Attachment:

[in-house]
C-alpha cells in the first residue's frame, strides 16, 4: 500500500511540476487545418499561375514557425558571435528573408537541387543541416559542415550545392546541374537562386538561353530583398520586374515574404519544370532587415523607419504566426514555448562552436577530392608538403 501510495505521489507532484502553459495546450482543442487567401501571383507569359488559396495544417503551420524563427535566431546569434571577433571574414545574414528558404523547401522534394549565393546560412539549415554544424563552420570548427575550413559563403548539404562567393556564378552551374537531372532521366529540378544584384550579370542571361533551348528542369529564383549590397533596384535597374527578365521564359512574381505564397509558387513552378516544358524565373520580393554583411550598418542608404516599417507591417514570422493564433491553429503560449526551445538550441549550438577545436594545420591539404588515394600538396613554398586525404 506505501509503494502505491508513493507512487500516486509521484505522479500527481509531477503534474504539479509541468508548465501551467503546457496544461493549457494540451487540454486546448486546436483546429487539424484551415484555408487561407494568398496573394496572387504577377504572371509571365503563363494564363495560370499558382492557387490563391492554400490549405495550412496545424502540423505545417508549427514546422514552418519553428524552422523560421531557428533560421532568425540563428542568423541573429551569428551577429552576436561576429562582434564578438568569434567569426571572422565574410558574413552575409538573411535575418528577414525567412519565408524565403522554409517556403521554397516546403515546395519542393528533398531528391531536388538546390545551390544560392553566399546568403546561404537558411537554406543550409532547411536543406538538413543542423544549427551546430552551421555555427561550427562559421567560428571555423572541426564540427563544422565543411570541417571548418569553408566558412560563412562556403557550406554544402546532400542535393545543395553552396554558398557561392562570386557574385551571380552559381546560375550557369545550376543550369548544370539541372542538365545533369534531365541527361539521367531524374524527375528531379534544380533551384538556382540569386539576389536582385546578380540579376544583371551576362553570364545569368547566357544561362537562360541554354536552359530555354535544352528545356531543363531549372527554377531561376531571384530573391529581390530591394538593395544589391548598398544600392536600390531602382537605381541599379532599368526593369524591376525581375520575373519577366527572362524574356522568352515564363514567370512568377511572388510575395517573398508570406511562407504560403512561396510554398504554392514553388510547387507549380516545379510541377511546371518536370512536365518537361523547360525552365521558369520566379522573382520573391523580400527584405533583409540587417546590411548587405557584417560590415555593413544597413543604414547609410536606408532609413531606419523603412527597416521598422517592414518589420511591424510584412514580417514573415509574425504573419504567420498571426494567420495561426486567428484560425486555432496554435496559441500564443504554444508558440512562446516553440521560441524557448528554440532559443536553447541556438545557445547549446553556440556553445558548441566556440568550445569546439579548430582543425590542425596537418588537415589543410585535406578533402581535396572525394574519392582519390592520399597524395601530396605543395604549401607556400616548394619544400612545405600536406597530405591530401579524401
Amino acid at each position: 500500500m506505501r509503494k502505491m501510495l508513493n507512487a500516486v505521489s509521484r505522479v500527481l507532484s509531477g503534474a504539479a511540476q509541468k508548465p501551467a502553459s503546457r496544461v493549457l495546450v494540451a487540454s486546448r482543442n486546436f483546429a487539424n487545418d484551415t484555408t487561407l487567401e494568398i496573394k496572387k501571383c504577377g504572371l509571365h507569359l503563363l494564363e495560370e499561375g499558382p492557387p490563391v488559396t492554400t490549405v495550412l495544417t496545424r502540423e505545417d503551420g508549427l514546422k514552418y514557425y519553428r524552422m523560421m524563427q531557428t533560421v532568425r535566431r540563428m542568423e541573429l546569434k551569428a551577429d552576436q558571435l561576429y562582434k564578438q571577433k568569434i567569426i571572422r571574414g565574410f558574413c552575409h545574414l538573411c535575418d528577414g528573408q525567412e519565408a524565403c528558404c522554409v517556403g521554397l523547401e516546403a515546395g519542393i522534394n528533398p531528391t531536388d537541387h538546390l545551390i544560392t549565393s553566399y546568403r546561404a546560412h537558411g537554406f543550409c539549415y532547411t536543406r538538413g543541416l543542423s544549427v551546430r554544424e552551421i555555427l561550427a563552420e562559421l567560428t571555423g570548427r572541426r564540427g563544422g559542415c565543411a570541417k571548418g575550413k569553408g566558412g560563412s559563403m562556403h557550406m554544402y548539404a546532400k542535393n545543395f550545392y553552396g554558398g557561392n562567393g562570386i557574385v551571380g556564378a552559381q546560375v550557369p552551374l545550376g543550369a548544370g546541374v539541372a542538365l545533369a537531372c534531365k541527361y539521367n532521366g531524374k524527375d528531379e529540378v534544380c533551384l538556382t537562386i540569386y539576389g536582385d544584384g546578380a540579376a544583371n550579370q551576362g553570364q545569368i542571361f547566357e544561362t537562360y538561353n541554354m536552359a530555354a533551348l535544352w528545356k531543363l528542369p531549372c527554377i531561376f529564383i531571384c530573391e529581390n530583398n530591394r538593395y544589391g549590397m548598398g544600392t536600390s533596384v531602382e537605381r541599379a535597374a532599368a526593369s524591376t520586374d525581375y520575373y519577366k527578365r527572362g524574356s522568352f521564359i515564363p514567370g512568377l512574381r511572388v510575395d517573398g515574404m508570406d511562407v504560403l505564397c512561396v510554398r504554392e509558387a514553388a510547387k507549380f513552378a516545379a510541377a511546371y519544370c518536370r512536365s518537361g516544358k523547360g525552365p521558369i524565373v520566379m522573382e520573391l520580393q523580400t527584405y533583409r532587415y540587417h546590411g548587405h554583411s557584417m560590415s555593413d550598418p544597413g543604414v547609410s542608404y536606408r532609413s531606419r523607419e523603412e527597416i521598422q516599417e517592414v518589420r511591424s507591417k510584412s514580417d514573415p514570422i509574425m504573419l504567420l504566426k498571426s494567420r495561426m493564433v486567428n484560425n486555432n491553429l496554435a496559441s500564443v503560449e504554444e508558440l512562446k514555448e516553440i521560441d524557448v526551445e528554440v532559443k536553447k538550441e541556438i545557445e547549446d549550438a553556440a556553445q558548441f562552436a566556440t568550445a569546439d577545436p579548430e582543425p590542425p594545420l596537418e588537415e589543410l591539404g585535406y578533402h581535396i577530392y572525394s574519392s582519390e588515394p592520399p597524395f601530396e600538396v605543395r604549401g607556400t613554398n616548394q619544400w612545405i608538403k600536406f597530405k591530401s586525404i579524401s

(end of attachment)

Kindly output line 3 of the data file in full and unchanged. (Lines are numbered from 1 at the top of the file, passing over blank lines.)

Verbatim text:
Amino acid at each position: 500500500m506505501r509503494k502505491m501510495l508513493n507512487a500516486v505521489s509521484r505522479v500527481l507532484s509531477g503534474a504539479a511540476q509541468k508548465p501551467a502553459s503546457r496544461v493549457l495546450v494540451a487540454s486546448r482543442n486546436f483546429a487539424n487545418d484551415t484555408t487561407l487567401e494568398i496573394k496572387k501571383c504577377g504572371l509571365h507569359l503563363l494564363e495560370e499561375g499558382p492557387p490563391v488559396t492554400t490549405v495550412l495544417t496545424r502540423e505545417d503551420g508549427l514546422k514552418y514557425y519553428r524552422m523560421m524563427q531557428t533560421v532568425r535566431r540563428m542568423e541573429l546569434k551569428a551577429d552576436q558571435l561576429y562582434k564578438q571577433k568569434i567569426i571572422r571574414g565574410f558574413c552575409h545574414l538573411c535575418d528577414g528573408q525567412e519565408a524565403c528558404c522554409v517556403g521554397l523547401e516546403a515546395g519542393i522534394n528533398p531528391t531536388d537541387h538546390l545551390i544560392t549565393s553566399y546568403r546561404a546560412h537558411g537554406f543550409c539549415y532547411t536543406r538538413g543541416l543542423s544549427v551546430r554544424e552551421i555555427l561550427a563552420e562559421l567560428t571555423g570548427r572541426r564540427g563544422g559542415c565543411a570541417k571548418g575550413k569553408g566558412g560563412s559563403m562556403h557550406m554544402y548539404a546532400k542535393n545543395f550545392y553552396g554558398g557561392n562567393g562570386i557574385v551571380g556564378a552559381q546560375v550557369p552551374l545550376g543550369a548544370g546541374v539541372a542538365l545533369a537531372c534531365k541527361y539521367n532521366g531524374k524527375d528531379e529540378v534544380c533551384l538556382t537562386i540569386y539576389g536582385d544584384g546578380a540579376a544583371n550579370q551576362g553570364q545569368i542571361f547566357e544561362t537562360y538561353n541554354m536552359a530555354a533551348l535544352w528545356k531543363l528542369p531549372c527554377i531561376f529564383i531571384c530573391e529581390n530583398n530591394r538593395y544589391g549590397m548598398g544600392t536600390s533596384v531602382e537605381r541599379a535597374a532599368a526593369s524591376t520586374d525581375y520575373y519577366k527578365r527572362g524574356s522568352f521564359i515564363p514567370g512568377l512574381r511572388v510575395d517573398g515574404m508570406d511562407v504560403l505564397c512561396v510554398r504554392e509558387a514553388a510547387k507549380f513552378a516545379a510541377a511546371y519544370c518536370r512536365s518537361g516544358k523547360g525552365p521558369i524565373v520566379m522573382e520573391l520580393q523580400t527584405y533583409r532587415y540587417h546590411g548587405h554583411s557584417m560590415s555593413d550598418p544597413g543604414v547609410s542608404y536606408r532609413s531606419r523607419e523603412e527597416i521598422q516599417e517592414v518589420r511591424s507591417k510584412s514580417d514573415p514570422i509574425m504573419l504567420l504566426k498571426s494567420r495561426m493564433v486567428n484560425n486555432n491553429l496554435a496559441s500564443v503560449e504554444e508558440l512562446k514555448e516553440i521560441d524557448v526551445e528554440v532559443k536553447k538550441e541556438i545557445e547549446d549550438a553556440a556553445q558548441f562552436a566556440t568550445a569546439d577545436p579548430e582543425p590542425p594545420l596537418e588537415e589543410l591539404g585535406y578533402h581535396i577530392y572525394s574519392s582519390e588515394p592520399p597524395f601530396e600538396v605543395r604549401g607556400t613554398n616548394q619544400w612545405i608538403k600536406f597530405k591530401s586525404i579524401s